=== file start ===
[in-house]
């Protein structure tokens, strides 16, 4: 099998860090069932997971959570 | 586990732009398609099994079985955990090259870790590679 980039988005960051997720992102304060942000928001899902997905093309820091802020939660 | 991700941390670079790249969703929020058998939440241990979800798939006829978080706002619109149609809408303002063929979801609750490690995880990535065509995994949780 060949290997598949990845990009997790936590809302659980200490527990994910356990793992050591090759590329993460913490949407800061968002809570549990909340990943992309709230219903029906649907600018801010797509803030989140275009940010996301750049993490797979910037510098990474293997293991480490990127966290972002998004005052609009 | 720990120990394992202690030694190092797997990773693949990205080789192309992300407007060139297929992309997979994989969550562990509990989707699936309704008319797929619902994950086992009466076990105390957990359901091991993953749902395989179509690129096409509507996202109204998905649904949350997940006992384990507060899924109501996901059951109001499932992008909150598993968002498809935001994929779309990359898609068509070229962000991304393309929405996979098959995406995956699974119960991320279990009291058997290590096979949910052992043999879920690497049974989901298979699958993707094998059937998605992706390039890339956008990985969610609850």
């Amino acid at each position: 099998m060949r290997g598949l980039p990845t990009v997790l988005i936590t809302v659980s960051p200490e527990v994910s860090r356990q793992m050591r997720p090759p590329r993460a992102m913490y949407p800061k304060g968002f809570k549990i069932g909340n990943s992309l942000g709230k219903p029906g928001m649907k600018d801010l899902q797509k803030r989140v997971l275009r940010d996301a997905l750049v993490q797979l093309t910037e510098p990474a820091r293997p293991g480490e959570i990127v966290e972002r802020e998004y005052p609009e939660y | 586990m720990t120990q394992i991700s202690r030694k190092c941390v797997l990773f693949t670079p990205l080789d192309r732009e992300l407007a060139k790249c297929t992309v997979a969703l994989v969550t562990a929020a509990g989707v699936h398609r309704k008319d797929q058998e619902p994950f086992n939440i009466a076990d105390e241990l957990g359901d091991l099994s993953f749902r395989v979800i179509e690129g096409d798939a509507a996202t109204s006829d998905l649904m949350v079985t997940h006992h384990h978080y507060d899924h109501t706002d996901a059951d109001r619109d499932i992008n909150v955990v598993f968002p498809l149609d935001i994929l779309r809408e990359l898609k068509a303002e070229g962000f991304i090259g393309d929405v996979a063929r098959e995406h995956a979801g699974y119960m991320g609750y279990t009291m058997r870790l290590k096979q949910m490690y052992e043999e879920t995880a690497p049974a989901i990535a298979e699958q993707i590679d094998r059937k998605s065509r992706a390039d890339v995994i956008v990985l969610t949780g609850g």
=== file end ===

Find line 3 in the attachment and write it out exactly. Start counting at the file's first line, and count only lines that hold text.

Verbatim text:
């Amino acid at each position: 099998m060949r290997g598949l980039p990845t990009v997790l988005i936590t809302v659980s960051p200490e527990v994910s860090r356990q793992m050591r997720p090759p590329r993460a992102m913490y949407p800061k304060g968002f809570k549990i069932g909340n990943s992309l942000g709230k219903p029906g928001m649907k600018d801010l899902q797509k803030r989140v997971l275009r940010d996301a997905l750049v993490q797979l093309t910037e510098p990474a820091r293997p293991g480490e959570i990127v966290e972002r802020e998004y005052p609009e939660y | 586990m720990t120990q394992i991700s202690r030694k190092c941390v797997l990773f693949t670079p990205l080789d192309r732009e992300l407007a060139k790249c297929t992309v997979a969703l994989v969550t562990a929020a509990g989707v699936h398609r309704k008319d797929q058998e619902p994950f086992n939440i009466a076990d105390e241990l957990g359901d091991l099994s993953f749902r395989v979800i179509e690129g096409d798939a509507a996202t109204s006829d998905l649904m949350v079985t997940h006992h384990h978080y507060d899924h109501t706002d996901a059951d109001r619109d499932i992008n909150v955990v598993f968002p498809l149609d935001i994929l779309r809408e990359l898609k068509a303002e070229g962000f991304i090259g393309d929405v996979a063929r098959e995406h995956a979801g699974y119960m991320g609750y279990t009291m058997r870790l290590k096979q949910m490690y052992e043999e879920t995880a690497p049974a989901i990535a298979e699958q993707i590679d094998r059937k998605s065509r992706a390039d890339v995994i956008v990985l969610t949780g609850g």